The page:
Shares of information technology outfit DXC Technology Company (DXC -20.18%) are down 19.9% as of 1:35 p.m. ET on Thursday. The decline follows a disappointing fiscal first-quarter report and similarly disappointing guidance for the quarter now underway.
Last quarter was even worse than expected for the company. Analysts were already calling for revenue to slide from the year-ago figure of $4.14 billion, but the actual figure of $3.71 billion still fell $10 million short of estimates. Per-share non-GAAP (adjusted) earnings fell from $0.84 to $0.75, versus a consensus of $0.82. Adjusted pre-tax, pre-interest income fell from $332 million to $259 million. The quarter’s earnings results also fell short of the company’s previous profit guidance between $0.80 and $0.85 per share, while the top line barely reached the lower end of the suggested range of $3.7 billion to $3.75 billion.
Guidance for the current quarter was similarly deflating. The company anticipates more than an 11% year-over-year revenue decline, to just a little less than $3.6 billion, with earnings expected to fall from the year-ago figure of $0.90 per share to somewhere between $0.70 and $0.75 per share for the three-month stretch ending in September. Analysts had been modeling revenue of just under $3.7 billion and profits of $0.93 per share.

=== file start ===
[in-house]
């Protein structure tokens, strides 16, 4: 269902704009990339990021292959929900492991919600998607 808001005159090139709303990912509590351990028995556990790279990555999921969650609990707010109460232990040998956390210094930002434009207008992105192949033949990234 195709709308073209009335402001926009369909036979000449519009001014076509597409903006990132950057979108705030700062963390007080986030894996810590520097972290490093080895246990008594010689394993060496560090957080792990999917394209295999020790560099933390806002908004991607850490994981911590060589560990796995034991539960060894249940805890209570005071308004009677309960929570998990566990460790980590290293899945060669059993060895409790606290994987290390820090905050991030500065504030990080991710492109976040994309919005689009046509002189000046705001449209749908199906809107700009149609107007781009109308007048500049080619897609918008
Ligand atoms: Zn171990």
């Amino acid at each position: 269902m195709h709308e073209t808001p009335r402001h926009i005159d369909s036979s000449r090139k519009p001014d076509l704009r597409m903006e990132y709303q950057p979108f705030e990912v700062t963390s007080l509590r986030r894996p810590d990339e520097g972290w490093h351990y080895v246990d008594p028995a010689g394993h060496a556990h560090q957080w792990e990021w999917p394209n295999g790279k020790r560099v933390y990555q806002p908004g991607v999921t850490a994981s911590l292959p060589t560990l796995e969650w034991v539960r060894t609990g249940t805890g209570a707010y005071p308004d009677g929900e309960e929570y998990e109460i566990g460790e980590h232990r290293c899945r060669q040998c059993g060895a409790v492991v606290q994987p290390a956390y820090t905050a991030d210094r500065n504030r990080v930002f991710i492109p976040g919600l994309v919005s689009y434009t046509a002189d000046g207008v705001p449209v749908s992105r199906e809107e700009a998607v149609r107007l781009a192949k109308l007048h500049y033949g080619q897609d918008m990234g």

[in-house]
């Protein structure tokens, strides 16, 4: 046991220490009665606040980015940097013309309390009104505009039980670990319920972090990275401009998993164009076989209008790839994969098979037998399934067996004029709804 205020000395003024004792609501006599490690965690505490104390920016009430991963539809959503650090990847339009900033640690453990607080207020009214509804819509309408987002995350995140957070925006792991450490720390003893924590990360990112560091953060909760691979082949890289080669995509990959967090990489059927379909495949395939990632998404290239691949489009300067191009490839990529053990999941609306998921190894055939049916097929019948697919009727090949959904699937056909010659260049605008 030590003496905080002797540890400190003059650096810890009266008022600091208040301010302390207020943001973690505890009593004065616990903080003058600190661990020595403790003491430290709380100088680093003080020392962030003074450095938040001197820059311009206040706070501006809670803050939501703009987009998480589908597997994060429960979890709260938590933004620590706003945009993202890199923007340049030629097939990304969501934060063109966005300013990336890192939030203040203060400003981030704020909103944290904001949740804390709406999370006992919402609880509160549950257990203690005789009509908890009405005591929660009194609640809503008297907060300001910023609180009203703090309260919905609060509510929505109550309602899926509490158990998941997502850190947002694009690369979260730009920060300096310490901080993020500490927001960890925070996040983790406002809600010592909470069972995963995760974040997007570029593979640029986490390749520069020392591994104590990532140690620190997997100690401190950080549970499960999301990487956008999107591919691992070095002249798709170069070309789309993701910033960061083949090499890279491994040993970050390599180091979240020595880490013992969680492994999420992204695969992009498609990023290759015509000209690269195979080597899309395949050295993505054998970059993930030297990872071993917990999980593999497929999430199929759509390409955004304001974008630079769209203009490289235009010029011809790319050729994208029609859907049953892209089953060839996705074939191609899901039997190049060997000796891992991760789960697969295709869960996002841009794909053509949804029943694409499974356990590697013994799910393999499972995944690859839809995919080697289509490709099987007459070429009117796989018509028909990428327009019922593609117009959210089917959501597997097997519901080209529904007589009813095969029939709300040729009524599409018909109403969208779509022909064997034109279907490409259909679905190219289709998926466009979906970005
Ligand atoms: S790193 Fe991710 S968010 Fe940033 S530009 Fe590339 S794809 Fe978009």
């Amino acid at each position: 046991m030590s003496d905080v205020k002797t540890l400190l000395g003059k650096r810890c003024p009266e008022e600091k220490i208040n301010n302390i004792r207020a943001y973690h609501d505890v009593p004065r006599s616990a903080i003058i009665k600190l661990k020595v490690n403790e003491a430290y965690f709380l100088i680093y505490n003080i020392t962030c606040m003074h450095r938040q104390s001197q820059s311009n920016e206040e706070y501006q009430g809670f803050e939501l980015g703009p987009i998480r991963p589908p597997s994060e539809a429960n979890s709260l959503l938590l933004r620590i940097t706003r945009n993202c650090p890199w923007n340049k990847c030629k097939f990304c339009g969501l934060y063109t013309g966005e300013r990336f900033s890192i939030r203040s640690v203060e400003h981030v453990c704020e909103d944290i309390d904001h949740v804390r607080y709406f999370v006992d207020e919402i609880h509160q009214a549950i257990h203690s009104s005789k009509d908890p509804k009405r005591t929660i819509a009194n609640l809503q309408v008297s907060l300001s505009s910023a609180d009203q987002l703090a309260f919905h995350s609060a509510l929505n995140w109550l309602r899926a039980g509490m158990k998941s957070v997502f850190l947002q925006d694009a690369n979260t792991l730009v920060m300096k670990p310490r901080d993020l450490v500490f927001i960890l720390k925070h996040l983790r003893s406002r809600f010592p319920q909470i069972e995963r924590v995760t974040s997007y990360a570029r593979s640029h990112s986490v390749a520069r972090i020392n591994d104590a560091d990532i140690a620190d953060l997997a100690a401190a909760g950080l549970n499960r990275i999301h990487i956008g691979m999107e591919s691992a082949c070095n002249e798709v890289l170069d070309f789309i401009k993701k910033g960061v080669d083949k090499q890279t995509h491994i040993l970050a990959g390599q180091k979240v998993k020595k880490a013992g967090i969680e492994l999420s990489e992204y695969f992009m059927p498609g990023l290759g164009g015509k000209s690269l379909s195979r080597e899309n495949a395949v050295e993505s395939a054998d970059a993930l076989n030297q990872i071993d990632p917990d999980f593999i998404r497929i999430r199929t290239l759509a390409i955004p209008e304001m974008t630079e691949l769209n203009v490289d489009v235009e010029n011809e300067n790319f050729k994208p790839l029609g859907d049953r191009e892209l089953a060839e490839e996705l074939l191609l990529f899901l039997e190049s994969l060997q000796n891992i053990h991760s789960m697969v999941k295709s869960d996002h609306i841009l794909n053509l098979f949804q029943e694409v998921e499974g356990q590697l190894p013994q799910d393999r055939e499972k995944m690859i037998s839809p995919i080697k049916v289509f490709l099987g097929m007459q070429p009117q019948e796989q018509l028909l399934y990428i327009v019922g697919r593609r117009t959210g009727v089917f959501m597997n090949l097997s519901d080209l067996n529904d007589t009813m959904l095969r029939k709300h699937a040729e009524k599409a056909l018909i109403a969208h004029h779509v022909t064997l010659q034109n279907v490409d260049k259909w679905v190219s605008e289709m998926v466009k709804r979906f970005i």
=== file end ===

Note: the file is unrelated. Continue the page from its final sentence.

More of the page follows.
Neither the official quarterly report nor the conference call provided a great deal of detail regarding the lackluster quarterly numbers and outlook. DXC Technology’s management did underscore during Wednesday evening’s call, however, that the organization is in the midst of a transformation into a more focused, cost-effective outfit. Not only is this disruptive, but the disruption is taking shape in an increasingly wobbly economy.
Despite the disappointing quarterly results and equally lackluster outlook for the quarter now underway (and for the full year as well), DXC Technology Company isn’t facing an existential threat. Its self-imposed overhaul is simply complicating operations and crimping current results, while potential clients may be wary of making major financial commitments against a backdrop of economic uncertainty. Given enough time, it will be fine, making today’s tumble from the stock an entry opportunity.
That’s arguably not the right move for most investors, though.
Missing from the picture is clarity as to what transformations still need to take shape and when they might be complete. Sales and earnings growth should be rekindled next year, but not firmly enough to justify the risk of stepping into this in-transition company just yet.
James Brumley has no position in any of the stocks mentioned. The Motley Fool has no position in any of the stocks mentioned. The Motley Fool has a disclosure policy.